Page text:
March 11, 2019

Automatic Smile and Frown Recognition with Kinetic Earables

  • Chang Y.
  • Kawsar F.
  • Lee S.
  • Mathur A.
  • Min C.
  • Montanari A.
  • Song J.

In this paper, we introduce inertial signals obtained from an ear- able placed in the ear canal as a new compelling sensing modality for recognising two key facial expressions: smile and frown. Bor- rowing principles from Facial Action Coding Systems (FACS), we first demonstrate that an inertial measurement unit of an earable can capture facial muscle deformation activated by a set of tem- poral micro-expressions. Building on these observations, we then present three different learning schemes - shallow learning with statistical features, hidden Markov model, and deep neural net- works to accurately recognise smile and frown expressions from inertial signals. The experimental results show that in controlled non-conversational settings, we can identify smile and frown across a diverse user population with high accuracy (F1 score: 0.88).

View Original Article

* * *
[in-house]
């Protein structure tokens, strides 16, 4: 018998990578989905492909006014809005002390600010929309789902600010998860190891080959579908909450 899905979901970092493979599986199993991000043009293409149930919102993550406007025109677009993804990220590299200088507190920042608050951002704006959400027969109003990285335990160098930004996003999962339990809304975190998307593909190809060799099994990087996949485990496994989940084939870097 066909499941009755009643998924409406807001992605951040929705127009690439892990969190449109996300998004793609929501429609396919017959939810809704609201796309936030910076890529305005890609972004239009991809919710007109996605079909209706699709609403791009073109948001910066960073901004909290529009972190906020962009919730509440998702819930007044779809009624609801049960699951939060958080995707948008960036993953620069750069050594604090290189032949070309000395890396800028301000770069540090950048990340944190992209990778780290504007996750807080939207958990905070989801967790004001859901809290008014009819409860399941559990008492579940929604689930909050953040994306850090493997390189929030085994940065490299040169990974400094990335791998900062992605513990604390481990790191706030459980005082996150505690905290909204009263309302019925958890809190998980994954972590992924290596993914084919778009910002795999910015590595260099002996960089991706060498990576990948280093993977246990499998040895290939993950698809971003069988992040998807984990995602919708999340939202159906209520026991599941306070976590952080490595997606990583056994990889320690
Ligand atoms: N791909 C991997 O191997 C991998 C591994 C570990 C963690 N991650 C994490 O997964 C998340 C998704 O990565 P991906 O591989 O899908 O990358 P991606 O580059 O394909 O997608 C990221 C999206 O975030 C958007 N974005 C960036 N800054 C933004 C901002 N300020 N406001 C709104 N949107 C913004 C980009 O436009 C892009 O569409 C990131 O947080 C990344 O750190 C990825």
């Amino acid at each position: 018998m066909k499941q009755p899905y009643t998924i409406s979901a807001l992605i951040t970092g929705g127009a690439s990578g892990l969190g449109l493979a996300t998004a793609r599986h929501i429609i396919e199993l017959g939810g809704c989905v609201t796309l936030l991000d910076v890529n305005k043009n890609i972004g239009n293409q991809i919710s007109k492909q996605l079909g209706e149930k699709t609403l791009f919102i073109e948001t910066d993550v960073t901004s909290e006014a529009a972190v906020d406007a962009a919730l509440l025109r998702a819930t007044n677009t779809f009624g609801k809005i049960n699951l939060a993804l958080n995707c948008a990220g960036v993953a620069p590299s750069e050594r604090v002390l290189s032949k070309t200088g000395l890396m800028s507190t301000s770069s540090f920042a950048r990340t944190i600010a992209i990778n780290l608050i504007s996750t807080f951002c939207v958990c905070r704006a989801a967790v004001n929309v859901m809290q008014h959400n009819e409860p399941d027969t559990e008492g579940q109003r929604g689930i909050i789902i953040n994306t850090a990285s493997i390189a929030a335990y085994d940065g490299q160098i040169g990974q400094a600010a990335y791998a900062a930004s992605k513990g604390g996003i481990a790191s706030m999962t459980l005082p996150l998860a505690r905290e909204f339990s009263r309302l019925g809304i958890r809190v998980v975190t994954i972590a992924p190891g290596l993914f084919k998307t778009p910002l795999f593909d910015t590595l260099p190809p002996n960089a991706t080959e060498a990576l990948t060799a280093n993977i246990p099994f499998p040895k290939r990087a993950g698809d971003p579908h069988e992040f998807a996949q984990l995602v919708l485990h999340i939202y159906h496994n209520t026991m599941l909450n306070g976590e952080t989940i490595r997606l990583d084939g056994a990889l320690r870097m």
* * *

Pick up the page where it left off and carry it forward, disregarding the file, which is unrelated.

Recent Publications

May 01, 2020

A Packaged 0.01-26-GHz Single-Chip SiGe Reflectometer for Two-Port Vector Network Analyzers

  • Chung H.
  • Ma Q.
  • Rebeiz G.
  • Sayginer M.

© 1963-2012 IEEE. This article presents a packaged SiGe BiCMOS reflectometer for 0.01-26-GHz two-port vector network analyzers (VNAs). The reflectometer chip is composed of a resistive bridge coupler and two wideband heterodyne receivers for coherent magnitude and phase detection. In addition, a high-linearity receiver channel is designed to accommodate 20 ...

August 01, 2019

Protecting photonic quantum states using topology

  • Blanco-Redondo A.

The use of topology to protect quantum information is well-known to the condensed-matter community and, indeed, topological quantum computing is a bursting field of research and one of the competing avenues to demonstrate that quantum computers can complete certain problems that classical computers cannot. In photonics, however, we are only ...

May 01, 2019

Digital networks at the nexus of productivity growth

  • Kamat S.
  • Prakash S.
  • Saniee I.
  • Weldon M.

This paper takes a fresh look at the debate over the relationship between digital technology and productivity. The argument of economic historian Robert J. Gordon is that digital technology will not lead to increases in productivity such as we saw in the last century, based on his analysis of the ...